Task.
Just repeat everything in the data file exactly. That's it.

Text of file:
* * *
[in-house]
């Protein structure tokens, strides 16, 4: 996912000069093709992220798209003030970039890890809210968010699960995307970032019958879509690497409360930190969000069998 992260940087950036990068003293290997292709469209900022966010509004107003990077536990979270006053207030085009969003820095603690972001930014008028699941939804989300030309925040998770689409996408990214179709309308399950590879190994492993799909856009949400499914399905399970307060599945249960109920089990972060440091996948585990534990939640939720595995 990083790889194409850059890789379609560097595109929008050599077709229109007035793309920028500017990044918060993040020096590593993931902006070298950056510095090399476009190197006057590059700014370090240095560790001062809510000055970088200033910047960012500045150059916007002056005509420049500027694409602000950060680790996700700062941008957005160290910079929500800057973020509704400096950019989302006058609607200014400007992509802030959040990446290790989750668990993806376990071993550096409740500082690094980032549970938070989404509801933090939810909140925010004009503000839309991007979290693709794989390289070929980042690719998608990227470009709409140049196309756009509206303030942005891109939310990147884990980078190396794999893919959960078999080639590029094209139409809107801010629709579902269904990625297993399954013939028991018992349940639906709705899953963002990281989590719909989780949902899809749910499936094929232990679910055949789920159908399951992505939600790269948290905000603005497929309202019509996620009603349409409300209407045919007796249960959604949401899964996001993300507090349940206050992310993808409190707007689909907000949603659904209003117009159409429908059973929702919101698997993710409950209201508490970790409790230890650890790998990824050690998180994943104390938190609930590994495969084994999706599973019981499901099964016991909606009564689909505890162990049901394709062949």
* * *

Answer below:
[in-house]
């Protein structure tokens, strides 16, 4: 996912000069093709992220798209003030970039890890809210968010699960995307970032019958879509690497409360930190969000069998 992260940087950036990068003293290997292709469209900022966010509004107003990077536990979270006053207030085009969003820095603690972001930014008028699941939804989300030309925040998770689409996408990214179709309308399950590879190994492993799909856009949400499914399905399970307060599945249960109920089990972060440091996948585990534990939640939720595995 990083790889194409850059890789379609560097595109929008050599077709229109007035793309920028500017990044918060993040020096590593993931902006070298950056510095090399476009190197006057590059700014370090240095560790001062809510000055970088200033910047960012500045150059916007002056005509420049500027694409602000950060680790996700700062941008957005160290910079929500800057973020509704400096950019989302006058609607200014400007992509802030959040990446290790989750668990993806376990071993550096409740500082690094980032549970938070989404509801933090939810909140925010004009503000839309991007979290693709794989390289070929980042690719998608990227470009709409140049196309756009509206303030942005891109939310990147884990980078190396794999893919959960078999080639590029094209139409809107801010629709579902269904990625297993399954013939028991018992349940639906709705899953963002990281989590719909989780949902899809749910499936094929232990679910055949789920159908399951992505939600790269948290905000603005497929309202019509996620009603349409409300209407045919007796249960959604949401899964996001993300507090349940206050992310993808409190707007689909907000949603659904209003117009159409429908059973929702919101698997993710409950209201508490970790409790230890650890790998990824050690998180994943104390938190609930590994495969084994999706599973019981499901099964016991909606009564689909505890162990049901394709062949």